Discovering Hiking in Arenal, Costa Rica

This month I’ve been on a bit of a travel binge (I know — how very unlike me!), but now I’m back home and ready to report. First on the agenda: United Airlines’ planes are kind of gross. I made the horrendous mistake of visiting the “lavatories” with my shoes off, and my feet may never feel clean ever again.  I recognize that common sense should have told me better, but I was mid-way through a five hour flight and obviously a bit discombobulated.

More importantly, this dirty-bathroomed plane was carrying me to Costa Rica for a week of adventure and rain sun with J.  We spread our 8 days across three popular Costa Rican destinations, so to ensure that I cover each in adequate detail, I’ll discuss each separately (so look out for future blog posts….I knowwww how exciting!).

Arenal Volcano -- far more impressive when not shrouded by clouds

Arenal Volcano — far more impressive when not shrouded by clouds

Our three destinations were Arenal Volcano/La Fortuna, Monteverde, and Manuel Antonio National Park. Costa Rica is a great baby step into Central and South America. It’s super easy to travel around and almost everyone speaks English. Basically, the infrastructure for tourism is very advanced.  The downside of the built up tourism industry in Costa Rica is that it’s not as cheap as you might expect.  That being said, it still such an amazing place to visit.

The first stop on our Costa Rican tour was Arenal, the largest volcano in Costa Rica.  This mountainous area is about a two and a half hour drive from San Jose (side note: the drive is foggy all the time–do not attempt at night). We stayed at the highest recommended hotel in the area: the Tabacon Hotel and Hot Springs Spa. The hotel is rated as 5-star and it is really nice, BUT the major selling point of this hotel is their phenomenal natural hot springs spa.

Tabacon Natural Hot Springs

Tabacon Natural Hot Springs

J navigating the Tabacon Hot Springs

J navigating the Tabacon Hot Springs

In the hot springs at Tabacon

In the hot springs at Tabacon

You don’t have to stay at the Tabacon to visit the hot springs, but it’s $185 for a day pass, so it’s worth just paying to stay at the hotel to gain access. Plus, hotel guests get added perks like access to Shangra-La, a bar at the top of the Hot Springs area.

Enjoying some wine at Shangra-La, Tabacon

Enjoying some wine at Shangra-La, Tabacon

Beyond the hot springs, there are so many things to do in the jungle surrounding the Arenal volcano. Our first day, we decided to set off on our own little hike.  Just near Tabacon is a great little hiking trail called El Silencio (about a five minute drive past the hot springs at Tabacon, there’s a sign on the left).  You can walk through on your own up to the look out point for the volcano.  We saw lots of monkeys and ants (yep…) on our hike without a guide.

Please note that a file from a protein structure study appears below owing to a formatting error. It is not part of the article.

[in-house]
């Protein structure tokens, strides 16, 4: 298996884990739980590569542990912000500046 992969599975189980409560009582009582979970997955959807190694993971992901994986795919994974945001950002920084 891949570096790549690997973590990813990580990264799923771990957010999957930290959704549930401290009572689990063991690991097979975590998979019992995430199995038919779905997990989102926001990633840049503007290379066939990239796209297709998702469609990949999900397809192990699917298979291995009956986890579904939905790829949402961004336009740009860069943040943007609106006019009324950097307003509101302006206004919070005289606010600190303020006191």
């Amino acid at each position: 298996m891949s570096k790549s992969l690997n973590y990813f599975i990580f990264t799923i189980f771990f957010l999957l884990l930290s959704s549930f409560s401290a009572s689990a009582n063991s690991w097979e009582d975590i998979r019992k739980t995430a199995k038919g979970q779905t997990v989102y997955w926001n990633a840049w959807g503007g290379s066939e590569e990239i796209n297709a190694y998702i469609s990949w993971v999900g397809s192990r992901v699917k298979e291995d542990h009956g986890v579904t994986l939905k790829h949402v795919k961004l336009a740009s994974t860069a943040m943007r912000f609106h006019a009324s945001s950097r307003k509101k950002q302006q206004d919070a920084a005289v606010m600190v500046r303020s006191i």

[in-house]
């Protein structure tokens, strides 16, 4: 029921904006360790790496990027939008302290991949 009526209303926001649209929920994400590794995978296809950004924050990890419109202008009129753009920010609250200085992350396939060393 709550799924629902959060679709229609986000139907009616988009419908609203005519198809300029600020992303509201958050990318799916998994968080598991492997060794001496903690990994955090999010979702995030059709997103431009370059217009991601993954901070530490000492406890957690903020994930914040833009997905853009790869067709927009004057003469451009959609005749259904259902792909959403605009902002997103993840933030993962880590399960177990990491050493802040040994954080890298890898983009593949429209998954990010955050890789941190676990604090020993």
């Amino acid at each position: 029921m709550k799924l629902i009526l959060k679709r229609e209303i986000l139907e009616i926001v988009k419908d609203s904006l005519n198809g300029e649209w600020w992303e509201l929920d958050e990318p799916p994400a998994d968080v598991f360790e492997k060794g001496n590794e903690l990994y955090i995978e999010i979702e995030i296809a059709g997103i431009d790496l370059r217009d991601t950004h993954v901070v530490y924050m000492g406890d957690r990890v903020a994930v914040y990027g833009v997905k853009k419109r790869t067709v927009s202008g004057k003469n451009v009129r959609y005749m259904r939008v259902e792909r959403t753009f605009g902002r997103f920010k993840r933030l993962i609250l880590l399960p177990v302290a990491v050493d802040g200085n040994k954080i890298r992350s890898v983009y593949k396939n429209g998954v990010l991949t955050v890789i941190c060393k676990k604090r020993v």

Beginning our hike to the Arenal lookout-point

Beginning our hike to the Arenal lookout-point

Big tree along the trail

Big tree along the trail

Jungle Selfie along our hike

Jungle Selfie along our hike

Made it to the top! Only for the volcano to be shrouded by clouds as usual

Made it to the top! Only for the volcano to be shrouded by clouds as usual

Despite not really being able to see the volcano itself because of all the clouds, it’s still a great hike and perfect introduction to the Costa Rican jungle.

In Arenal National Park, I also recommend hitting up the Hanging Bridges. It’s another hike (I know, I’m not a hiker either, but c’est la vie in Costa Rica!), but this time you go over these really cool suspended bridges over and through the trees.  We saw so many different animals (including some I still have not been able to identify–raccoon squirrel ferret?). Everyone recommends getting a guide, but we did ok on our own.  You just have to take the trails slowly, and keep a look out.

Hanging Bridges

Hanging Bridges

J on the hanging bridges

J on the hanging bridges

Monkey in the trees

Monkey in the trees

Up in the trees on a hanging bridge

Up in the trees on a hanging bridge

Last but not least, I must recommend Desafio Canyoneering. Desafio is a very established nationwide adventure company in Costa Rica, so we used them.  Basically it involves a bit of hiking, a bit of rappelling, and a bit of walking through the canyons and streams.  You do get very very wet, which I (and my mascara) did not expect, so my pictures were not very flattering.  The guides and the experience were excellent, though. Perfect excursion for our adventure in Costa Rica.

Before the first rappel while canyoneering

Before the first rappel while canyoneering

Rappelling down a waterfall

Rappelling down a waterfall

After getting very very wet in the stream canyoneering

After getting very very wet in the stream canyoneering

We only stayed in the Arenal for four days, but we packed a lot in.  It’s definitely an adventure based place to visit with lots of outdoor activities, but Tabacon also has a phenomenal spa for a more relaxed day, if that’s what you’re looking for. I was definitely ready for a bit of down time as we headed out to our next stop, Monteverde. Luckily, that’s just what we got when we finally got there — there were just a lot of bumps along the way….stay tuned.

 

Keep traveling!

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